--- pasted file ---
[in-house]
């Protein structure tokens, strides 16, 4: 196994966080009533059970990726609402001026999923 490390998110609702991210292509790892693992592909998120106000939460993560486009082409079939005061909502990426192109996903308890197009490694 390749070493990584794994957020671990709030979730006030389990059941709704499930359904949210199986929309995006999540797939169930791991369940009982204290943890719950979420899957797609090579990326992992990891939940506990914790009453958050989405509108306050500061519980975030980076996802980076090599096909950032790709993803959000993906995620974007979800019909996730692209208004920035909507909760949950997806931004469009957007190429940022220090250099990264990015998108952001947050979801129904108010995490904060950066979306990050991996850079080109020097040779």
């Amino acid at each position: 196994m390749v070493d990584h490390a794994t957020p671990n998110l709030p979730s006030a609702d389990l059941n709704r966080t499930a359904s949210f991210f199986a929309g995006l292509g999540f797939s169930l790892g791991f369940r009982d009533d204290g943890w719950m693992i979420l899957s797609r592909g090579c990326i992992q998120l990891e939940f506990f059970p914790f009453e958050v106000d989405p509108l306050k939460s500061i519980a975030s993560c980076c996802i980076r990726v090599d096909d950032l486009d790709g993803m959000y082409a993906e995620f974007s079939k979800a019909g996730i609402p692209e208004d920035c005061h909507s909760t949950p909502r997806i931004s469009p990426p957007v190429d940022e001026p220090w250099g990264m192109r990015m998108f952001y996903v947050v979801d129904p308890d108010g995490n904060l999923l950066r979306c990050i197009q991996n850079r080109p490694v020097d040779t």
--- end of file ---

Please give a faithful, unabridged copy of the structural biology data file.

[in-house]
């Protein structure tokens, strides 16, 4: 196994966080009533059970990726609402001026999923 490390998110609702991210292509790892693992592909998120106000939460993560486009082409079939005061909502990426192109996903308890197009490694 390749070493990584794994957020671990709030979730006030389990059941709704499930359904949210199986929309995006999540797939169930791991369940009982204290943890719950979420899957797609090579990326992992990891939940506990914790009453958050989405509108306050500061519980975030980076996802980076090599096909950032790709993803959000993906995620974007979800019909996730692209208004920035909507909760949950997806931004469009957007190429940022220090250099990264990015998108952001947050979801129904108010995490904060950066979306990050991996850079080109020097040779």
């Amino acid at each position: 196994m390749v070493d990584h490390a794994t957020p671990n998110l709030p979730s006030a609702d389990l059941n709704r966080t499930a359904s949210f991210f199986a929309g995006l292509g999540f797939s169930l790892g791991f369940r009982d009533d204290g943890w719950m693992i979420l899957s797609r592909g090579c990326i992992q998120l990891e939940f506990f059970p914790f009453e958050v106000d989405p509108l306050k939460s500061i519980a975030s993560c980076c996802i980076r990726v090599d096909d950032l486009d790709g993803m959000y082409a993906e995620f974007s079939k979800a019909g996730i609402p692209e208004d920035c005061h909507s909760t949950p909502r997806i931004s469009p990426p957007v190429d940022e001026p220090w250099g990264m192109r990015m998108f952001y996903v947050v979801d129904p308890d108010g995490n904060l999923l950066r979306c990050i197009q991996n850079r080109p490694v020097d040779t």